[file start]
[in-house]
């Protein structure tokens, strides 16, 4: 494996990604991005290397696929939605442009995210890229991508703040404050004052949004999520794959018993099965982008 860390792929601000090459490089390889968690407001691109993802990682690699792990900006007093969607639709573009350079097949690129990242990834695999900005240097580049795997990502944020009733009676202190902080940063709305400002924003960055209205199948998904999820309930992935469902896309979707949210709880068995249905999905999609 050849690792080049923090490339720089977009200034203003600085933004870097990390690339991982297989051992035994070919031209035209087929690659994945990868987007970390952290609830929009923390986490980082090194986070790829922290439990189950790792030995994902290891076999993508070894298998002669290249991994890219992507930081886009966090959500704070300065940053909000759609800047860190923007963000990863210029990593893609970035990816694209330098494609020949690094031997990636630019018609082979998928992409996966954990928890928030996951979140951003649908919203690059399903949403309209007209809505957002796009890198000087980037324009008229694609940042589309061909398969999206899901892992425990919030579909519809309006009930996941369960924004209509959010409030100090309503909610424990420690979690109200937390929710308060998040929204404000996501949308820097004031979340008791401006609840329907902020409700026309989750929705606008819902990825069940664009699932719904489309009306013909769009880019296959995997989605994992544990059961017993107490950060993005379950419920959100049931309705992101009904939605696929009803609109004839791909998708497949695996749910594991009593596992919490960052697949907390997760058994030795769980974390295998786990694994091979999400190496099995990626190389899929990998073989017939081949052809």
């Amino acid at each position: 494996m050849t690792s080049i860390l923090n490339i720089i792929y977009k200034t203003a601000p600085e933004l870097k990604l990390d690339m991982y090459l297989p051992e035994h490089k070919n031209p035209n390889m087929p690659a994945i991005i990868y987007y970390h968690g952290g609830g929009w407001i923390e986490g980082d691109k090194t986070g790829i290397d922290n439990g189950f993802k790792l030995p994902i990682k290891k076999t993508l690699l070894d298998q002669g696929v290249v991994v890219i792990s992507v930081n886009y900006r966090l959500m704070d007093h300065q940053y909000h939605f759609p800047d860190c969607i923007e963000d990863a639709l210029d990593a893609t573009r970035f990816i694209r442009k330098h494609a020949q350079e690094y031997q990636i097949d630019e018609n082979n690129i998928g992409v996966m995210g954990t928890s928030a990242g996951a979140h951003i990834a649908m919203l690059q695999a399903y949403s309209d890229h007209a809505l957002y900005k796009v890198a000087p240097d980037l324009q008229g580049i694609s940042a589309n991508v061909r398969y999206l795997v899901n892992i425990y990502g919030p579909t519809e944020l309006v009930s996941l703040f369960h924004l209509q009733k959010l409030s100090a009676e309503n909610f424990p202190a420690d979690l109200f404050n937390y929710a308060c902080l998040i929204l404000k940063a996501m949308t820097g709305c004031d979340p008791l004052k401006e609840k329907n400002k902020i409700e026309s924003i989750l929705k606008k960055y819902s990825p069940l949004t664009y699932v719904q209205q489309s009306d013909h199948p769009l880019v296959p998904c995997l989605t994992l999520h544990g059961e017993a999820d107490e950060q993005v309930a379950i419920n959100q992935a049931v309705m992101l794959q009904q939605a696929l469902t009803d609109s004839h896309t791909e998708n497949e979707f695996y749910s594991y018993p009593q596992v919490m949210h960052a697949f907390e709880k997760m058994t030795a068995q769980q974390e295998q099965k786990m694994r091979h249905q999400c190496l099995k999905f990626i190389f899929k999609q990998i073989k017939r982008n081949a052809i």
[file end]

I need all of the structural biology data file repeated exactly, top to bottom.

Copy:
[in-house]
């Protein structure tokens, strides 16, 4: 494996990604991005290397696929939605442009995210890229991508703040404050004052949004999520794959018993099965982008 860390792929601000090459490089390889968690407001691109993802990682690699792990900006007093969607639709573009350079097949690129990242990834695999900005240097580049795997990502944020009733009676202190902080940063709305400002924003960055209205199948998904999820309930992935469902896309979707949210709880068995249905999905999609 050849690792080049923090490339720089977009200034203003600085933004870097990390690339991982297989051992035994070919031209035209087929690659994945990868987007970390952290609830929009923390986490980082090194986070790829922290439990189950790792030995994902290891076999993508070894298998002669290249991994890219992507930081886009966090959500704070300065940053909000759609800047860190923007963000990863210029990593893609970035990816694209330098494609020949690094031997990636630019018609082979998928992409996966954990928890928030996951979140951003649908919203690059399903949403309209007209809505957002796009890198000087980037324009008229694609940042589309061909398969999206899901892992425990919030579909519809309006009930996941369960924004209509959010409030100090309503909610424990420690979690109200937390929710308060998040929204404000996501949308820097004031979340008791401006609840329907902020409700026309989750929705606008819902990825069940664009699932719904489309009306013909769009880019296959995997989605994992544990059961017993107490950060993005379950419920959100049931309705992101009904939605696929009803609109004839791909998708497949695996749910594991009593596992919490960052697949907390997760058994030795769980974390295998786990694994091979999400190496099995990626190389899929990998073989017939081949052809």
């Amino acid at each position: 494996m050849t690792s080049i860390l923090n490339i720089i792929y977009k200034t203003a601000p600085e933004l870097k990604l990390d690339m991982y090459l297989p051992e035994h490089k070919n031209p035209n390889m087929p690659a994945i991005i990868y987007y970390h968690g952290g609830g929009w407001i923390e986490g980082d691109k090194t986070g790829i290397d922290n439990g189950f993802k790792l030995p994902i990682k290891k076999t993508l690699l070894d298998q002669g696929v290249v991994v890219i792990s992507v930081n886009y900006r966090l959500m704070d007093h300065q940053y909000h939605f759609p800047d860190c969607i923007e963000d990863a639709l210029d990593a893609t573009r970035f990816i694209r442009k330098h494609a020949q350079e690094y031997q990636i097949d630019e018609n082979n690129i998928g992409v996966m995210g954990t928890s928030a990242g996951a979140h951003i990834a649908m919203l690059q695999a399903y949403s309209d890229h007209a809505l957002y900005k796009v890198a000087p240097d980037l324009q008229g580049i694609s940042a589309n991508v061909r398969y999206l795997v899901n892992i425990y990502g919030p579909t519809e944020l309006v009930s996941l703040f369960h924004l209509q009733k959010l409030s100090a009676e309503n909610f424990p202190a420690d979690l109200f404050n937390y929710a308060c902080l998040i929204l404000k940063a996501m949308t820097g709305c004031d979340p008791l004052k401006e609840k329907n400002k902020i409700e026309s924003i989750l929705k606008k960055y819902s990825p069940l949004t664009y699932v719904q209205q489309s009306d013909h199948p769009l880019v296959p998904c995997l989605t994992l999520h544990g059961e017993a999820d107490e950060q993005v309930a379950i419920n959100q992935a049931v309705m992101l794959q009904q939605a696929l469902t009803d609109s004839h896309t791909e998708n497949e979707f695996y749910s594991y018993p009593q596992v919490m949210h960052a697949f907390e709880k997760m058994t030795a068995q769980q974390e295998q099965k786990m694994r091979h249905q999400c190496l099995k999905f990626i190389f899929k999609q990998i073989k017939r982008n081949a052809i």